“The Masked Singer” Season 2 – Behind the scenes at City Post

There was a whole new set of challenges on this project; being flexible and adaptable not the least of them. Schedules and timelines changed constantly to fit in with the changes happening on set. The team at City Post were the ultimate jugglers, getting everyone working together and apart, to get the job done.

The grade schedule was really tight with last minute changes to edits there was a lot of running back and forth between the conform department and the grade suite. But we did it! Phew.

Terrific team work all around. For more information here is a recent post on the City Post website:

https://www.citypost.com.au

Post production facility City Post in Australia is more than used to dealing with dramas, having been the post house for shows like “The Dr Blake Mysteries’, “My Life is Murder” or BAFTA-winning and Emmy-nominated “The Cry”, but when the second wave of coronavirus swept across Melbourne in June, they weren’t expecting the real-life drama that was about to unfold.

City Post’s offices in Melbourne’s CBD already had their COVID-save protocols in place after the first lockdown struck while they were working on the popular ‘’Dancing with the Stars”, and they had to adapt quickly to extend their remote-editing and delivery capacity, and carry on.

Soon they had 25 post-production personnel working on-site, with five editors and one post producer working remotely to manage the fast turnaround, next water-cooler hit; being Season 2 of “The Masked Singer” (Australia). They were only a few weeks into production when the second wave of coronavirus began to take hold, and NSW abruptly closed their boarders to Victoria.

“All of a sudden we had three post producers and two offline editors with only a 48-hour window to pack everything up and get back home, while they continued to work on the show” says Wayne Hyett, Emmy-Award winning editor and Managing Director of City Post.

The first episodes of the second series were just airing and audiences were abuzz with speculation and predictions – was that the unmistakable voice of Kate Miller-Heidke, behind the Queen? But in the background, City Post was working closely with Warner Brothers and Network 10 to fast-track a whole new way of working. So as the Sydney folk were heading home, the Melbourne folk were self-isolating until their COVID test results came in, and the show continued going to air two nights a week.

“Suddenly we had to accommodate another five editors and post-producers to work from home, sometimes literally from their own computers. We were extending servers, expanding editing and production workflow capacity and communication channels with very short notice. Thank goodness we were running a gigabit connection out of City Post.” Explains Nadia Diggins, City Post’s Operations Manager.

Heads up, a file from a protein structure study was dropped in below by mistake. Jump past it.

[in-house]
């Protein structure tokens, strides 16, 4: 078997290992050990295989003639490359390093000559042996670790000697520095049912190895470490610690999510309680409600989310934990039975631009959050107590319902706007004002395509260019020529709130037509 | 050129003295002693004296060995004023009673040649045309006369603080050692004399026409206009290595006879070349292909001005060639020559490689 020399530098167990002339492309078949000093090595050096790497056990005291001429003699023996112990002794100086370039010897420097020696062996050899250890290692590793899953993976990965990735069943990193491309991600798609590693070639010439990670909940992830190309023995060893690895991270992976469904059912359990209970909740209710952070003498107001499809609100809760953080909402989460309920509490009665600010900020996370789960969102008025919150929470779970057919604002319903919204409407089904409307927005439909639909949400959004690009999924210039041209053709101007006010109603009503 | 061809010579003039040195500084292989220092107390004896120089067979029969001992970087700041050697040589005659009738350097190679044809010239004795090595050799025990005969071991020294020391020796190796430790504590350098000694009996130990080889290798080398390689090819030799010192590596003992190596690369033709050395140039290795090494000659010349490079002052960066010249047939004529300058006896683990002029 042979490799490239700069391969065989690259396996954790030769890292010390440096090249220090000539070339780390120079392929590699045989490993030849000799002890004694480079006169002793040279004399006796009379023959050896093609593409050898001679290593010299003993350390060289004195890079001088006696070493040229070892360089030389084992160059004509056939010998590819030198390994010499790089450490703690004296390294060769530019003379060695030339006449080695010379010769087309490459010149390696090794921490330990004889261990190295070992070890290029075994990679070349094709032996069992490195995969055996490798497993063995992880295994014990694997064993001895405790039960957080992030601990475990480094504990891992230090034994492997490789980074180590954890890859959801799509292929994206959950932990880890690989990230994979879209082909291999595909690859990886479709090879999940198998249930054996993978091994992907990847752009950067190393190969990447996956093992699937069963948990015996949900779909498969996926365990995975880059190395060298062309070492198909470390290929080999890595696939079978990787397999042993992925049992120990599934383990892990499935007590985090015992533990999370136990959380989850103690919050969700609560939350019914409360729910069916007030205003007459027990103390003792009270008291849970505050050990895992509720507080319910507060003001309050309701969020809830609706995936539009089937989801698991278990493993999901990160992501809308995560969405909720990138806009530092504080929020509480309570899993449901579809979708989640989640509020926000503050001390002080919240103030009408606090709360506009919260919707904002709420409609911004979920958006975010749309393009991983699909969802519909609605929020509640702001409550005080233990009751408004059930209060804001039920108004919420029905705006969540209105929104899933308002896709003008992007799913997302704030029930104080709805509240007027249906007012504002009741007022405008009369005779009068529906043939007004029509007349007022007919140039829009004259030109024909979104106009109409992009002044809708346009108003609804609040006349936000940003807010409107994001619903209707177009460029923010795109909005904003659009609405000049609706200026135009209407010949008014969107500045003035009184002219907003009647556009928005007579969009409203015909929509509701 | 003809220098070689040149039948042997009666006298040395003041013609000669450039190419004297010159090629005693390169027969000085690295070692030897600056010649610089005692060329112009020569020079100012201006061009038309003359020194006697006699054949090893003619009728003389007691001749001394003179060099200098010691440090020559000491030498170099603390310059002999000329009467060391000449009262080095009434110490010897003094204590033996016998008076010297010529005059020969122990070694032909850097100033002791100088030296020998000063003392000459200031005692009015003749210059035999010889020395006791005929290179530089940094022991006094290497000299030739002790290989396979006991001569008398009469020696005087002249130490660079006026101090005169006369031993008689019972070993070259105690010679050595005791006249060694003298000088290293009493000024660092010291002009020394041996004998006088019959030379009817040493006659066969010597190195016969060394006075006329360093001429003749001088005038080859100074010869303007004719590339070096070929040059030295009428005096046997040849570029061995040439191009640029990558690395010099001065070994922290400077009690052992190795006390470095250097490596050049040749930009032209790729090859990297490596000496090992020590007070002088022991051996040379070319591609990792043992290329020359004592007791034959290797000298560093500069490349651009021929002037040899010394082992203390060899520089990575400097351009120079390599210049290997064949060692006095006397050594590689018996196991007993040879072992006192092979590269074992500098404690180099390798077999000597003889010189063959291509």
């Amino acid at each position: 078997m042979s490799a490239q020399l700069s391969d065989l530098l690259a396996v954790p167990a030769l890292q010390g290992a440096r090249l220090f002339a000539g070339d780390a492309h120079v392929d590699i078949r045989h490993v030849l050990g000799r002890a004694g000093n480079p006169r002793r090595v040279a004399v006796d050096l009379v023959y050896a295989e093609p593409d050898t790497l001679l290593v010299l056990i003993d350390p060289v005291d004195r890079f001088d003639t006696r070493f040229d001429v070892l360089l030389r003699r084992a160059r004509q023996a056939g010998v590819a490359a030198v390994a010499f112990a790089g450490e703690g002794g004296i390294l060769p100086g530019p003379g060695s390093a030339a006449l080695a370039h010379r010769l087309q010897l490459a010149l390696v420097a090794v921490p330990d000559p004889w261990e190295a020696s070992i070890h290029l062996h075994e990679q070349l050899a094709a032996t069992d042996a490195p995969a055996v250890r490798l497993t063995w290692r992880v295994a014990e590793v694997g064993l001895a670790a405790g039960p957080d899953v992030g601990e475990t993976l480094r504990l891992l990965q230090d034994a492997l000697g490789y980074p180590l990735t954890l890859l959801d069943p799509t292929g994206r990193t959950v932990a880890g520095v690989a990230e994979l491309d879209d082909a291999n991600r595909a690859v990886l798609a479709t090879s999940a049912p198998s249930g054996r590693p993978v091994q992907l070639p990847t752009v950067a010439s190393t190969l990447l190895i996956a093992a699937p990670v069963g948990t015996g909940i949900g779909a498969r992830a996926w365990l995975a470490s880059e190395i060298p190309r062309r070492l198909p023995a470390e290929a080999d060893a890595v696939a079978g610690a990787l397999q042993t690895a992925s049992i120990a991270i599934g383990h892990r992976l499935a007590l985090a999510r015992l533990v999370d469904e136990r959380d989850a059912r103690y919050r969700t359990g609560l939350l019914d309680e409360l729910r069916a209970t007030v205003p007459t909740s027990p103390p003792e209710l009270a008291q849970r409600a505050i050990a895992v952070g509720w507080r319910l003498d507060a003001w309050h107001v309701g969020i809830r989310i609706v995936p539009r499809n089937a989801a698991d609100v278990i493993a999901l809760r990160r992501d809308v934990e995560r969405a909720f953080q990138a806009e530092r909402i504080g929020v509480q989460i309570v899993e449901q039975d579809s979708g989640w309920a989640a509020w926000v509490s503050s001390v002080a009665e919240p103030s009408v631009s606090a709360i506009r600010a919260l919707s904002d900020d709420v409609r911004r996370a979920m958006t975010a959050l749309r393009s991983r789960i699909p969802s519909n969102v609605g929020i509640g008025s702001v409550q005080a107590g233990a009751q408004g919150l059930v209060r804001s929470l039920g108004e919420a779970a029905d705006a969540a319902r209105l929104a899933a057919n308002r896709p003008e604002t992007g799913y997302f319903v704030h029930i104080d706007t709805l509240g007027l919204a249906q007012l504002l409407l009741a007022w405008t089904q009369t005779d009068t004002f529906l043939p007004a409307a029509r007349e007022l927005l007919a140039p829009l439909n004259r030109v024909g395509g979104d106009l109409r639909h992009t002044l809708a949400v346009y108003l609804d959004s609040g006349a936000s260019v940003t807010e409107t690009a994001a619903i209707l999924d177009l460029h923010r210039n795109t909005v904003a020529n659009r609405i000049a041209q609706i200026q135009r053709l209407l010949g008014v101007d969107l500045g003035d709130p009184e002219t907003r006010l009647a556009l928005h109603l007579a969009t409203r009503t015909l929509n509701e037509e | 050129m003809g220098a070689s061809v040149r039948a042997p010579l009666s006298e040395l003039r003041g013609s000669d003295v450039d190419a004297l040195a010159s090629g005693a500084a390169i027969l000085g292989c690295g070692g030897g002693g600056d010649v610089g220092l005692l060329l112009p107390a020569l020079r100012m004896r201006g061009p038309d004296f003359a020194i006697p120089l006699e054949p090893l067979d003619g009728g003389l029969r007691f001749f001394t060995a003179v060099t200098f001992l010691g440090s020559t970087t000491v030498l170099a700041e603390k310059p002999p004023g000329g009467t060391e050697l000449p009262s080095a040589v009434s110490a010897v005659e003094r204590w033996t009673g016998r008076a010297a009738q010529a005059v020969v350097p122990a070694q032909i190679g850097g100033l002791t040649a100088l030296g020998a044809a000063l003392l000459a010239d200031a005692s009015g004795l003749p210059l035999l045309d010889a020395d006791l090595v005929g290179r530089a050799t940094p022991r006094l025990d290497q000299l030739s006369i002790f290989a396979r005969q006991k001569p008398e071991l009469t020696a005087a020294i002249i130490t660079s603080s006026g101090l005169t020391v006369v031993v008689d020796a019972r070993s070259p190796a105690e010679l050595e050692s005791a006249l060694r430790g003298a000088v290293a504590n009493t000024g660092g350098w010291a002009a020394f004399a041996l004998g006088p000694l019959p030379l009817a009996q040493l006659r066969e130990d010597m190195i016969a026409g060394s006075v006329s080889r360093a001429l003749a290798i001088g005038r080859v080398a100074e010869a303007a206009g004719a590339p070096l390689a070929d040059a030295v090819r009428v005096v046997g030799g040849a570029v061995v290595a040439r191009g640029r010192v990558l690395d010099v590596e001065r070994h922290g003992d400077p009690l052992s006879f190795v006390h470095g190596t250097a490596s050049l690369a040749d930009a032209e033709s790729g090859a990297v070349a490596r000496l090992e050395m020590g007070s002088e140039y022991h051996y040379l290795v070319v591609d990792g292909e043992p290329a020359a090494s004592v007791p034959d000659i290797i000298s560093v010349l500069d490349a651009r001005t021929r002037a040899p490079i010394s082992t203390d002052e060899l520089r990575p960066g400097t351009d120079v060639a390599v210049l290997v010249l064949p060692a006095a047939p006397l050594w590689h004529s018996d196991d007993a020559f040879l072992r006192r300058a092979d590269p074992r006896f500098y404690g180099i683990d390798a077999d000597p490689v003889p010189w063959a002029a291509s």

“Normally on a reality TV show, you might have a six-week turnaround, on this show though we sometimes had six days. That’s to offline, edit, grade, integrate FX and graphics, mix and master.” Nadia adds. “They’re not simple shows to put together.”

“I’ve been in the business for 30 years and this was certainly the most challenging thing I’ve ever been involved in.” Says Wayne.

So, with all the pivoting and flipping having been pivoted and flipped, the show’s pipeline was once again ticking along efficiently, although more remotely than anyone had ever experienced before. It was now hours away from the filming of the episode finale – when several crew members tested positive for COVID-19. The show was immediately put on hold and everyone, including all the judges: Dannii Minogue, Urzila Carlson, Jackie O, Dave Hughes, and host Osher Günsberg had to head into two weeks of quarantine, and City Post had to lay their tools down again while everyone re-tested.

“The Masked Singer” finale was rescheduled to record with many feeds streaming in from different locations, and with only five days to turn it around – it went to air on Monday 14 September. Done. Remotely. Ratings peaked at 1.191m and Twitter was a buzz with congratulations, as people came to realise that Osher wasn’t actually standing on the stage with the contestants, and that the four judges weren’t actually seated together but rather were beaming in from different states and even a different country.

The masks may be laid to rest for the end of the season, but production continues on other shows at City Post, such as weekly episodes of the kids animated series “Monster Beach”, (which just won Best Animated Kids TV Programme at the ConnectAsia Awards 2020) and new production ramps up on a big scale, yet-to-be-announced TV series drama as well as three feature-length documentaries –  and with producers, directors, editors or post-producers working off-site. No problem.

“The biggest thing we learned through this process, is that remote workflows on such a large scale, with such tight deadlines worked so well. We were able to continue without missing a beat and there’s a great confidence that comes from that”. Wayne concludes.

 

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